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Smart human brains enables Danske’s AI technology to predict IT breakdown

Danske Bank has taken the first steps towards machine learning technologies for prediction and resolution of IT issues by launching a cognitive program together with IBM. But it takes human brains to make artificial intelligence work.

It is easy to see if an IT system is experiencing a break down. The difficult thing is to be able to identify it in advance and this is what Danske Bank wants to be able to do. 

The whole idea of focusing on cognitive technologies is to be one step ahead and avoid incidents, which affect the customers negatively. The tool Danske Bank is using to do so – and which the bank is the first in Denmark to use on such a large scale – is IBM’s Predictive Insights, a technology that applies artificial intelligence. 

Integrating cognitive technology takes time
According to Ona Juodkiene, Co-Head of IT Operations, setting up cognitive technology takes time and human brains, as the quality of the output you get from the data is very much dependent on the data you put in.

Image: At the Enterprise Command Centre, multiple screens are monitoring Danske Bank’s IT systems activity. It is easy to see if a system is experiencing an outage. The difficult thing is to be able to identify and be a step ahead to avoid incidents. Cognitive technology helps doing this.

Highly skilled employees calibrate the system in an ongoing iterative process, and e.g. helps teach the system, when it is just a so-called false-positive that is not a problem and when it is an actual problem that needs be “predicted”. In other words, the technology in no way provides value out-of-the-box. Ona Juodkiene explains:

“It takes time and talented IT professionals to tailor and adjust and integrate these systems into the organisation’s IT environment. But when you invest in this, it makes it possible to create a culture across the organization. Already now, we see that some employees, who might have been a little sceptical initially, have had what we call an AI moment, where they really see the value for both the customers and themselves in their daily work.”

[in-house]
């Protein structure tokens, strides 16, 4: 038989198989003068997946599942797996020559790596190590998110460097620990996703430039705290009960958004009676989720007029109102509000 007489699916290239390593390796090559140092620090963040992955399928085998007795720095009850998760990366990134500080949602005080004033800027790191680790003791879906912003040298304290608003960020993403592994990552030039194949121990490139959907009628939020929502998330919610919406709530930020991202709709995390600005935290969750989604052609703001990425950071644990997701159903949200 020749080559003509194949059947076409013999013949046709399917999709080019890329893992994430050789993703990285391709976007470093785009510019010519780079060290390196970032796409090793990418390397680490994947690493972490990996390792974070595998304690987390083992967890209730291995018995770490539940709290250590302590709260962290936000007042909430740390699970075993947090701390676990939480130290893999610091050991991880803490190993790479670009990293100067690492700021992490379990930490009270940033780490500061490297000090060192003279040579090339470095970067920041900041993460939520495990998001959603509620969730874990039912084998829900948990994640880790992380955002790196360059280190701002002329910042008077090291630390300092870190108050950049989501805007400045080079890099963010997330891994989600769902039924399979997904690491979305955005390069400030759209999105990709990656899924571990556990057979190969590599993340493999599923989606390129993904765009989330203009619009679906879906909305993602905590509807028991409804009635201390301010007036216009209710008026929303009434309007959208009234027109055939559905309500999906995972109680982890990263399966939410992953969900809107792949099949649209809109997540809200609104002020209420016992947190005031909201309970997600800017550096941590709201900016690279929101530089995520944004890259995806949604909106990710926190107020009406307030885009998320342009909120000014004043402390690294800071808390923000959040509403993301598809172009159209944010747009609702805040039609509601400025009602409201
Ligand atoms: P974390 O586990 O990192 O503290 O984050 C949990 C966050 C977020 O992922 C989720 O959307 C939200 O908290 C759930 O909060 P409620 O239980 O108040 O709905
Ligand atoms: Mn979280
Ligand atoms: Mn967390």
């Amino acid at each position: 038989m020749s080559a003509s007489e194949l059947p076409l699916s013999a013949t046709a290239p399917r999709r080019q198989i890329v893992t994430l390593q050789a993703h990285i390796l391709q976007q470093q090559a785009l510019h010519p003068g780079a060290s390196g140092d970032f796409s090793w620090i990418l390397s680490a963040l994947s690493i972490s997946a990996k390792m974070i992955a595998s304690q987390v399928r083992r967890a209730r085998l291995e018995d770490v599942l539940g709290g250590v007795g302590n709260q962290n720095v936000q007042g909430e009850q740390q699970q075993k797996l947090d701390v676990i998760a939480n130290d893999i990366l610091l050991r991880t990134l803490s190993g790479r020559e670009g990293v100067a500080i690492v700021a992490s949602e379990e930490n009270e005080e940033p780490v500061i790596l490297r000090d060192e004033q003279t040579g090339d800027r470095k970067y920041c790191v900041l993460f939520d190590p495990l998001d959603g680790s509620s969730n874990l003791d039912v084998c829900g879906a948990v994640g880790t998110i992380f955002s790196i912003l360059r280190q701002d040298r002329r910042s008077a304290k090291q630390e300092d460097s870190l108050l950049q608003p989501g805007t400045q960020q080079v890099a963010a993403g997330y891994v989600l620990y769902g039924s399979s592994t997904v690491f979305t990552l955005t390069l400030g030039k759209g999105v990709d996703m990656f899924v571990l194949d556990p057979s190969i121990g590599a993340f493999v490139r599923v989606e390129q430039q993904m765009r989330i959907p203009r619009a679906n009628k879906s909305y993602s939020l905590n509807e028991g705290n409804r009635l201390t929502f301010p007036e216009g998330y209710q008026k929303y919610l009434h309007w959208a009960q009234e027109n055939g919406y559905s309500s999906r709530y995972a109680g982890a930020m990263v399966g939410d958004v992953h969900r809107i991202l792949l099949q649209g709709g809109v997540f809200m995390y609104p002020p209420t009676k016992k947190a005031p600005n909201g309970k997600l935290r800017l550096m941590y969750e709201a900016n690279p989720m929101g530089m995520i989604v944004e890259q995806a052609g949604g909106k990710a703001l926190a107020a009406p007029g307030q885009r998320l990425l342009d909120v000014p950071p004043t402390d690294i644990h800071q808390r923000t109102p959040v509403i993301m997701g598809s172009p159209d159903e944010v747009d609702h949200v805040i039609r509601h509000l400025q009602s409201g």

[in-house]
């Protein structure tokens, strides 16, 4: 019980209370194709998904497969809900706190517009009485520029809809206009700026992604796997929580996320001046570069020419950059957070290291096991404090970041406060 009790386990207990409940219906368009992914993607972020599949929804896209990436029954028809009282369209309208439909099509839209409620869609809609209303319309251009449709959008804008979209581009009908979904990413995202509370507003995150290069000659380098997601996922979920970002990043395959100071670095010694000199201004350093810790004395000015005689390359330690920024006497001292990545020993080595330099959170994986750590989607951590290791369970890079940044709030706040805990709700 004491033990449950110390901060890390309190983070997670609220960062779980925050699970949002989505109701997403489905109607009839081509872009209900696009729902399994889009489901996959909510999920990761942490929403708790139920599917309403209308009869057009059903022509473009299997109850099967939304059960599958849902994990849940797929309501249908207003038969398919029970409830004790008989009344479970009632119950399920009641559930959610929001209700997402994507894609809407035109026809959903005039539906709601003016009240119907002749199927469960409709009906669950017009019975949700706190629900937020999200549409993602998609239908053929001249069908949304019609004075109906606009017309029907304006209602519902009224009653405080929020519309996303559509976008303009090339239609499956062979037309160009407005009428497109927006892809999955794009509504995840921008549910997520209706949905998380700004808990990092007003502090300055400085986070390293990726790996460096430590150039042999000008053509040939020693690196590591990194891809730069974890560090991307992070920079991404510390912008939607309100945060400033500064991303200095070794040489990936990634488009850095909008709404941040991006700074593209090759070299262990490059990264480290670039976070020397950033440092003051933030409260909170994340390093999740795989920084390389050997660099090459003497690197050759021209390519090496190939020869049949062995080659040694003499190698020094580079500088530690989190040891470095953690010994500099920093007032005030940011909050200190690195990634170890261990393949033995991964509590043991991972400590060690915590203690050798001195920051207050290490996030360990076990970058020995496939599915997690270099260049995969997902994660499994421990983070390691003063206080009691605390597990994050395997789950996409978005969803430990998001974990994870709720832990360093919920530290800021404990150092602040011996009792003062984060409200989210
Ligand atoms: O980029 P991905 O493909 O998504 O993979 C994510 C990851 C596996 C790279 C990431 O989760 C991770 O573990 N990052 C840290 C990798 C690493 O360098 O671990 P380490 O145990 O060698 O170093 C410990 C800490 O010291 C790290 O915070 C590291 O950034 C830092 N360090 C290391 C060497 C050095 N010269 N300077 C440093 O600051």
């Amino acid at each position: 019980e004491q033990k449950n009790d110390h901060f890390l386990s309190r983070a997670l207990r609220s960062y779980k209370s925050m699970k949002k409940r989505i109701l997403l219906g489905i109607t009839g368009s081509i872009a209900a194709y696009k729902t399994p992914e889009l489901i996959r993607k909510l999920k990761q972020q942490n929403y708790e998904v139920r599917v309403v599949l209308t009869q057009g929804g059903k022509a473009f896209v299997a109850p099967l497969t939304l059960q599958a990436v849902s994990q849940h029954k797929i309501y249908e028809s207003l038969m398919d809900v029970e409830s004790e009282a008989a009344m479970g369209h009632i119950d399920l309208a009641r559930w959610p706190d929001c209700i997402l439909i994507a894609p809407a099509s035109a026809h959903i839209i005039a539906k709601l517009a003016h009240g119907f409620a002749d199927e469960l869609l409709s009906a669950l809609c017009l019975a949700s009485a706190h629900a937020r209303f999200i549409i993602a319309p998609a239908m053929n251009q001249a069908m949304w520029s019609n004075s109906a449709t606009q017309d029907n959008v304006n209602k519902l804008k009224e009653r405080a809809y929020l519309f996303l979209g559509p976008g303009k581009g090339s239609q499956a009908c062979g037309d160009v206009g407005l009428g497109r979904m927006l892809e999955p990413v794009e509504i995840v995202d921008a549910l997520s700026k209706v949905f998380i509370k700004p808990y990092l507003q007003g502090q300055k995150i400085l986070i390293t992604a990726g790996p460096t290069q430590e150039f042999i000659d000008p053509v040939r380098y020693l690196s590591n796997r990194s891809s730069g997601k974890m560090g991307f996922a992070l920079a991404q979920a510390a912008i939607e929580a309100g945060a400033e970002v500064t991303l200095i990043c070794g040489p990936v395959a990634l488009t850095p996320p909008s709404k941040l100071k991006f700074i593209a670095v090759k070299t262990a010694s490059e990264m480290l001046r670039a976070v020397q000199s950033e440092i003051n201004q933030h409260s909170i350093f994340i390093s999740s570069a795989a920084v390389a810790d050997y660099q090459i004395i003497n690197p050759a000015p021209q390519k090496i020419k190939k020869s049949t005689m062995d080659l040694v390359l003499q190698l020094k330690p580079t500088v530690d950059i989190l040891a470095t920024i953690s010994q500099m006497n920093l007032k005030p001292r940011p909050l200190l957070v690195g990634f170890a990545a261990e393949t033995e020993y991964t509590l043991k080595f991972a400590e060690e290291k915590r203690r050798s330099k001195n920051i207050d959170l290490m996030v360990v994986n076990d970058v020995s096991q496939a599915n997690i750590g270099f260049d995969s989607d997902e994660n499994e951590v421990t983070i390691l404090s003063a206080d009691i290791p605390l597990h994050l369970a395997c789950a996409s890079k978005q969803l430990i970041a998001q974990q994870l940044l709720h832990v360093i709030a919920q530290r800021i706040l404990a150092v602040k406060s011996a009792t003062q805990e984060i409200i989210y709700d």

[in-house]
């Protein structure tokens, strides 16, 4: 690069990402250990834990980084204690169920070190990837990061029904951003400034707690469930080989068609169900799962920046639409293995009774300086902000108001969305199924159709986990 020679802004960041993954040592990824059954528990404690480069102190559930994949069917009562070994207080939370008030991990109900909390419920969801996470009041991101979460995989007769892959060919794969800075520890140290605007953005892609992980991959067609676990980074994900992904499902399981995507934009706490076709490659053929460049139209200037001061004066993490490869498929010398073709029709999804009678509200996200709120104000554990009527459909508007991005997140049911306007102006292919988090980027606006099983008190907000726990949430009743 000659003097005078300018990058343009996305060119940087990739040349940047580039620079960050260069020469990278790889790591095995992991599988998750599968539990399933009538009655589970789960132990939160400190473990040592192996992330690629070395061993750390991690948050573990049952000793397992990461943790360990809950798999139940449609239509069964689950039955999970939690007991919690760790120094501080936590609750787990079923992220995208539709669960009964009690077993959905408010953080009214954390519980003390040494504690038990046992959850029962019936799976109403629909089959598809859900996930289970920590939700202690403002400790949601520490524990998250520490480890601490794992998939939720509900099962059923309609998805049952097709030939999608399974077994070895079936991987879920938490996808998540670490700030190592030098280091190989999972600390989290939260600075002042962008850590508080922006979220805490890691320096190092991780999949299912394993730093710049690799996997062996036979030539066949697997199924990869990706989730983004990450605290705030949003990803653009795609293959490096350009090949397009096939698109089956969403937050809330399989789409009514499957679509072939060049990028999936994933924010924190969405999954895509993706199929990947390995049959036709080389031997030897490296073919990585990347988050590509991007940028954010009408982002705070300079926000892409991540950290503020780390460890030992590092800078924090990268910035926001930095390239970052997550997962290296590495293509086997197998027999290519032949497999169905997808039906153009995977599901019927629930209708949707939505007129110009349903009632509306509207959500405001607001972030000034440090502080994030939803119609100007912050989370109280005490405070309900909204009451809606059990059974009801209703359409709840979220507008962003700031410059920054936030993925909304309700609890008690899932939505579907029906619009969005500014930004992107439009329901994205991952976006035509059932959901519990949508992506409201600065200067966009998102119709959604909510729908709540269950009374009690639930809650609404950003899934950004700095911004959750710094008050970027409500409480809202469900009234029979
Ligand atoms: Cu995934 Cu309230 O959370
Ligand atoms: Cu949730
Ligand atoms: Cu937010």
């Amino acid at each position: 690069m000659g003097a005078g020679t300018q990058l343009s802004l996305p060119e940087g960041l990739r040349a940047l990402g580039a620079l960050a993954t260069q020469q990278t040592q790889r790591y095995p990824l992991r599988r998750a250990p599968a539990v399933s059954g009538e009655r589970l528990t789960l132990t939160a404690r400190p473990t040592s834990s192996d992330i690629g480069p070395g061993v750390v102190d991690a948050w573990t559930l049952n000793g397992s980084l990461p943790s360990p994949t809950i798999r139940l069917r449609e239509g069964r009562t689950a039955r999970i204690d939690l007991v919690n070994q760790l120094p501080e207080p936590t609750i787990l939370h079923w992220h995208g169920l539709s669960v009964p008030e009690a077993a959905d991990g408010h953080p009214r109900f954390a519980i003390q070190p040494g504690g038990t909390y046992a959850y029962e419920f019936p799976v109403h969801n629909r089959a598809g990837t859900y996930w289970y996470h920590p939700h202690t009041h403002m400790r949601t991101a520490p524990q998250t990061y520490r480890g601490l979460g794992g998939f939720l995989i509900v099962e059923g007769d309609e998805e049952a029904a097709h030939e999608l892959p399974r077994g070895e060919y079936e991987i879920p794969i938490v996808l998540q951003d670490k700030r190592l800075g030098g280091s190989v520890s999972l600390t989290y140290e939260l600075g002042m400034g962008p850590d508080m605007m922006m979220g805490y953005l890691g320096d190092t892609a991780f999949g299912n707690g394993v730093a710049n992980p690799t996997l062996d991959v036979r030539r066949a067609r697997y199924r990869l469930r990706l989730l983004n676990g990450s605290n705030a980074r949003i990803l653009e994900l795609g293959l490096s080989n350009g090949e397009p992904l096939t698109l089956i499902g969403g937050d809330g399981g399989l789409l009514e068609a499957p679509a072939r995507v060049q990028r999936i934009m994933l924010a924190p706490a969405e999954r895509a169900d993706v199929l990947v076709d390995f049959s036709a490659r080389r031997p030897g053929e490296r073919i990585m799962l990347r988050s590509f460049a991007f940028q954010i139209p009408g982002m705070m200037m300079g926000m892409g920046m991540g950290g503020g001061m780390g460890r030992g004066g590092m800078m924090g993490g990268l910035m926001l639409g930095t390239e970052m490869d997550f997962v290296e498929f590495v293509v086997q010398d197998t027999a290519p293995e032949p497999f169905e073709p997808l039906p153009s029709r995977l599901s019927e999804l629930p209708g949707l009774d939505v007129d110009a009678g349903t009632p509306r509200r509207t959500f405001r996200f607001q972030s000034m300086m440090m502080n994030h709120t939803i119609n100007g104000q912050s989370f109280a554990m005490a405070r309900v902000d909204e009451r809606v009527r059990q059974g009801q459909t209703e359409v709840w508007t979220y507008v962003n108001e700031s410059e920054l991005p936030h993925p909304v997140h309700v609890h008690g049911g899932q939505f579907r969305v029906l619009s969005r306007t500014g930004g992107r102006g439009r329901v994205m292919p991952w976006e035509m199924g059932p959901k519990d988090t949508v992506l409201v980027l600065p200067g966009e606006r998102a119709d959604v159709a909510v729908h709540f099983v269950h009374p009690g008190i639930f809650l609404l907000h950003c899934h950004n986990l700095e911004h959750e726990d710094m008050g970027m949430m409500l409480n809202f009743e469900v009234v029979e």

Cognitive Intelligence helps Danske Bank maintain a competitive edge

Danske Bank puts such a high priority on applying machine learning not only because of the immediate positive effect on the costumers, who will experience fewer IT crashes. In a broader perspective, it is paramount to keep the competitive edge.

It is important for us to adopt this technology relatively early in time, because it allows us to be a first mover when it comes to achieving cognitive technology expertise in the organisation. We could also chose to say that we would wait a little bit until artificial intelligence expertise is more widely available and for the technology to mature. This might be less time consuming in relation to a specific task, but it would entail a huge risk that we as a company might not be able to catch up with the early adopters.

Ona Juodkiene

Co-Head of IT Operations, Danske Bank

Other initiatives on it's way: Watson chatbot

It is not only customers, who will benefit directly by experiencing fewer IT breakdowns in the future. Employees across the bank will also meet cognitive technology. Soon, they will be able to get help from a virtual agent in the shape of an IBM Watson chatbot, when they address internal user queries to Service Desk as a supplement to getting help solving IT issues by a colleague at Group IT’s Service Desk. 

As with the customer oriented use of artificial intelligence, the Watson chatbot both helps the employees with their specific queries, as well as it is meant to promote a first mover culture in the organization, when more employees across functions are expected to get their AI moment.

What is cognitive technology?

Cognitive technology is a field of computer science that mimics functions of the human brain through various means, including

  • natural language processing
  • data mining
  • pattern recognition.